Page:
Coincidentally, the second film in a row from the South Pacific:
There are still a few indigenous tribes in the world who intentionally reject the trappings of modern civilization, choosing to live the way their ancestors have lived for millennia. Three such tribes live on a Pacific island called Tanna in the nation of Vanuatu, where, in 1986, two of the tribes (the Yakel and the Imedin) were in a constant state of tension, watching for any opportunity to take revenge on their neighbours.
One day the Yakel village shaman (Albi Nangia) takes his defiant young granddaughter, Selin (Marcilene Rofit), to visit the active volcano at the centre of the island and try to talk her into being mores respectful toward her parents. But he is attacked and almost killed by two of the Imedin. The usual response to such an act would be a violent reprisal and Dain (Mangau Dain), the Yakel chief’s grandson, whose parents were killed by the Imedin, is ready to lead the attack. But the Yakel chief is given a song of peace from Mother Spirit and refuses to countenance violence. Instead, he contacts the third tribe (a peacemaking tribe) to set up a meeting between the warring chiefs. At that meeting, the chiefs exchange gifts and vows of peace. One of these gifts is the young Yakel woman, Wawa (Marie Wawa). But Wawa is in love with Dain and has no intention of going to the Imedin.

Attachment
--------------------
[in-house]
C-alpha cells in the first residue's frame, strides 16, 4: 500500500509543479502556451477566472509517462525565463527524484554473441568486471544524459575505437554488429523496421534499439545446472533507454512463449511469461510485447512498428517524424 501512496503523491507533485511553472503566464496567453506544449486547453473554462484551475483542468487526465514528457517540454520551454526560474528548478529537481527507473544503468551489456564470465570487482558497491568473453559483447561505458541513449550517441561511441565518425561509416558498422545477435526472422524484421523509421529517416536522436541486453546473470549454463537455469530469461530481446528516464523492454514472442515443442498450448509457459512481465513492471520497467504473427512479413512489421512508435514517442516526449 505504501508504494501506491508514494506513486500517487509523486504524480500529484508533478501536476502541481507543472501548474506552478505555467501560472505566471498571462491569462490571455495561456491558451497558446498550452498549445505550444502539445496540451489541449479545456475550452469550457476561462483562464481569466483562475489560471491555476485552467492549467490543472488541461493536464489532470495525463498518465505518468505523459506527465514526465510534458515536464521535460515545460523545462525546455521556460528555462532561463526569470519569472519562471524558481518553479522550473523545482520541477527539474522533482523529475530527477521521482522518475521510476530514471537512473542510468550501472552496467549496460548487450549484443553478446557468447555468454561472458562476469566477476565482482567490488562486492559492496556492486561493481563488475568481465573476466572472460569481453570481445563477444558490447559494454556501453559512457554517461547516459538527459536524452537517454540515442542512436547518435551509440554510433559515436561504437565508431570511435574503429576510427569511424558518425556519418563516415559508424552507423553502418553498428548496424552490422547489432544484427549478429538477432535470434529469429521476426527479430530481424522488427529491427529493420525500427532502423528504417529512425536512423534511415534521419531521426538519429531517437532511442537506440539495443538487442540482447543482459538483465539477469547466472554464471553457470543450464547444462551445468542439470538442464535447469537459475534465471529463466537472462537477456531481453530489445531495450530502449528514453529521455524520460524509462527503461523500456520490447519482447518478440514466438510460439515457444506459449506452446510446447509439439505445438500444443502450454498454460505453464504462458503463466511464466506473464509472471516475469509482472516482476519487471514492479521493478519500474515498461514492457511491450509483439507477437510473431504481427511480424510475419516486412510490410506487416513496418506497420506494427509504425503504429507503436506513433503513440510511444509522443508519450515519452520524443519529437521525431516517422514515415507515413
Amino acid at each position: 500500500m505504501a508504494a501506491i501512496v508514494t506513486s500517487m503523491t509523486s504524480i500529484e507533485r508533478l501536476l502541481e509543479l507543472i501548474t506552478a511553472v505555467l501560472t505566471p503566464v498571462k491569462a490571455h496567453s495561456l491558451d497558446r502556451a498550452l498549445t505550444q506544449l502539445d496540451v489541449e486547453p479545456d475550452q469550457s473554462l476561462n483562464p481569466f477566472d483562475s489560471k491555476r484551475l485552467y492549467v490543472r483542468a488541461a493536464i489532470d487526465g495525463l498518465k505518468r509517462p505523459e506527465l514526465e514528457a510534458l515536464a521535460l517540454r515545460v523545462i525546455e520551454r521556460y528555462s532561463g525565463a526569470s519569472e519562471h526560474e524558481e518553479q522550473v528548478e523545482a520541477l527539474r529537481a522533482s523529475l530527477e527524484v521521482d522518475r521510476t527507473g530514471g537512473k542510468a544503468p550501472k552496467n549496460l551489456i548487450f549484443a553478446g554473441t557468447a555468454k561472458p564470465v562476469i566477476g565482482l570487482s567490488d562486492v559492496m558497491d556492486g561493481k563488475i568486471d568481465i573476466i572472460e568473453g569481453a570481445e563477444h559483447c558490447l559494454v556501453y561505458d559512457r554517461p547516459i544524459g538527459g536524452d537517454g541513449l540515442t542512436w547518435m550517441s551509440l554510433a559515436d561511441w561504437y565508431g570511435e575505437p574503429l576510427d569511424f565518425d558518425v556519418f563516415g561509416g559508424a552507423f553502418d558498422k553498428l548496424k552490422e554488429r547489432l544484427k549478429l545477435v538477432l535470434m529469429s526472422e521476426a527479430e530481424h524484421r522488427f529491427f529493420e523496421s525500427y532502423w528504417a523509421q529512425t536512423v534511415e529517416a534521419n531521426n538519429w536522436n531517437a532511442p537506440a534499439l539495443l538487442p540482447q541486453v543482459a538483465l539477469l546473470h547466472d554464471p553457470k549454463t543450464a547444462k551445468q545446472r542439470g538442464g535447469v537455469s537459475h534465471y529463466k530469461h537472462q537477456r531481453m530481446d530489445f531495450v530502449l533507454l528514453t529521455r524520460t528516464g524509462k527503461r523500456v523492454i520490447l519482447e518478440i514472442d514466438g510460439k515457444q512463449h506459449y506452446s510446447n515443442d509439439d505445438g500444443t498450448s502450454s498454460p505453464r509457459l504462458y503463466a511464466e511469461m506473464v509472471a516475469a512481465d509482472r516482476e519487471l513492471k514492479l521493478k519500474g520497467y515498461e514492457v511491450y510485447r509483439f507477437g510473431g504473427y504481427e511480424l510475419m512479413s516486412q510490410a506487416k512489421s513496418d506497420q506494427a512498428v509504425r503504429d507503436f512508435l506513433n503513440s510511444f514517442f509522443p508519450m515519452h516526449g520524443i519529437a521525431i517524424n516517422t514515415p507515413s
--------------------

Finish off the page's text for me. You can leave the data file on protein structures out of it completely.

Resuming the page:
Unfortunately for Wawa, tradition (kastom) dictates that marriages are arranged by parents and the chiefs, not by those involved. So Wawa and Dain decide to run away, resulting in a pursuit by both the Imedin and the Yakel that promises to have a fatal outcome. The only chance the young couple have is the intervention of the fearless Selin, who believes she knows where the couple have gone and is determined to find them before the Imedin do.
Based on a true story, that is the first half (or more, sorry) of Tanna, a unique and astonishing film, not least because its ‘actors’ (all from the Yakel village on Tanna) have not only never acted before, they’ve never even watched a film before. Despite that fact, the acting is incredible, especially by Wawa, Dain and Rofit. That the acting is natural is no surprise, but it goes way beyond that. And the cinematography is breathtaking, though admittedly the filmmakers do have a lot to work with. The score, meanwhile, was perhaps the best I heard at the EIFF. The film is the work of Australian documentary filmmakers Bentley Dean and Martin Butler, who lived with the Yakel people for seven months before filming.
If the story of Tanna had been a little stronger and more original, building, for example, more effectively on some of the thoughts conveyed in the song of peace, Tanna would have received an easy four stars. As it is, Tanna gets a solid ***+, verging on ****. My mug is up. Don’t miss it on the big screen if you have a chance.